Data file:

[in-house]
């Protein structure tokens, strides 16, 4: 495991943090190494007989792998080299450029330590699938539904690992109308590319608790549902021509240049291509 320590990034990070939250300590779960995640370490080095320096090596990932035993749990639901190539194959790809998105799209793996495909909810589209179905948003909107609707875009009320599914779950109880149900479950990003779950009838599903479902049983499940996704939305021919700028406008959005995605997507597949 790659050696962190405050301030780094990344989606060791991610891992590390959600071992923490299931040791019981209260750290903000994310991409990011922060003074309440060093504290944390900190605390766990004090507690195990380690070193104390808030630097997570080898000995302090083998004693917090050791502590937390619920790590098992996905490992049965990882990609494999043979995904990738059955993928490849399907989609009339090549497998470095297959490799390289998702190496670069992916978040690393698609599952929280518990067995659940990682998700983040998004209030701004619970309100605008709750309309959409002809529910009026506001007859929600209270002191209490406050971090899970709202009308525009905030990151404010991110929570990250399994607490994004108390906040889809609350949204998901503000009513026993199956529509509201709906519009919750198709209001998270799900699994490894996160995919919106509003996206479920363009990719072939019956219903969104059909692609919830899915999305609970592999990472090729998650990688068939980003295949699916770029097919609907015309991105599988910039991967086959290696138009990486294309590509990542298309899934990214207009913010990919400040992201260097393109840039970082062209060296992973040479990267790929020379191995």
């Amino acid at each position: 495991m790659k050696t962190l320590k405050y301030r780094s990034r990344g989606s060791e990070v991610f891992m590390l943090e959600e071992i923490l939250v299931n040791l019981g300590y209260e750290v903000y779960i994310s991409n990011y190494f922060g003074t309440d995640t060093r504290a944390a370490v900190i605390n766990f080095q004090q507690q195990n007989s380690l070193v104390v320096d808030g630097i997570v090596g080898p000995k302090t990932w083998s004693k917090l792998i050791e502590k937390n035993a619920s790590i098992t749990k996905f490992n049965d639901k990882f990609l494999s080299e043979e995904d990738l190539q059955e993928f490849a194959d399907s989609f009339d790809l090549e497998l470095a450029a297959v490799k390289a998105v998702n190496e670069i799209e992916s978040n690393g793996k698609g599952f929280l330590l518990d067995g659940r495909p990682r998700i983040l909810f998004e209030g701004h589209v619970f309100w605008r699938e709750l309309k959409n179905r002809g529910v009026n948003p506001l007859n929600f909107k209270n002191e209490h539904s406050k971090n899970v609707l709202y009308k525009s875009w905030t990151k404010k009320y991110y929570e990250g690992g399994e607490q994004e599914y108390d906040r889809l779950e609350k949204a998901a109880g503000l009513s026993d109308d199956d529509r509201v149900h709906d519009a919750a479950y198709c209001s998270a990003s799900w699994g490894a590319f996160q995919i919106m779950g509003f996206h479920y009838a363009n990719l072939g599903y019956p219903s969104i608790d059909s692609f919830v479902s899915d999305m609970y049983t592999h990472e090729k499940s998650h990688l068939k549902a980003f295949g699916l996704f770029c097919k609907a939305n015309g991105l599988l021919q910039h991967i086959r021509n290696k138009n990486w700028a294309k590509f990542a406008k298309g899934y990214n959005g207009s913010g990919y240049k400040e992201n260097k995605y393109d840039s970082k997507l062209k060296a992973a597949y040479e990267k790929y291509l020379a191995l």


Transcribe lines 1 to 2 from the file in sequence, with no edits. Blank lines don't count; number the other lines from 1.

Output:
[in-house]
């Protein structure tokens, strides 16, 4: 495991943090190494007989792998080299450029330590699938539904690992109308590319608790549902021509240049291509 320590990034990070939250300590779960995640370490080095320096090596990932035993749990639901190539194959790809998105799209793996495909909810589209179905948003909107609707875009009320599914779950109880149900479950990003779950009838599903479902049983499940996704939305021919700028406008959005995605997507597949 790659050696962190405050301030780094990344989606060791991610891992590390959600071992923490299931040791019981209260750290903000994310991409990011922060003074309440060093504290944390900190605390766990004090507690195990380690070193104390808030630097997570080898000995302090083998004693917090050791502590937390619920790590098992996905490992049965990882990609494999043979995904990738059955993928490849399907989609009339090549497998470095297959490799390289998702190496670069992916978040690393698609599952929280518990067995659940990682998700983040998004209030701004619970309100605008709750309309959409002809529910009026506001007859929600209270002191209490406050971090899970709202009308525009905030990151404010991110929570990250399994607490994004108390906040889809609350949204998901503000009513026993199956529509509201709906519009919750198709209001998270799900699994490894996160995919919106509003996206479920363009990719072939019956219903969104059909692609919830899915999305609970592999990472090729998650990688068939980003295949699916770029097919609907015309991105599988910039991967086959290696138009990486294309590509990542298309899934990214207009913010990919400040992201260097393109840039970082062209060296992973040479990267790929020379191995």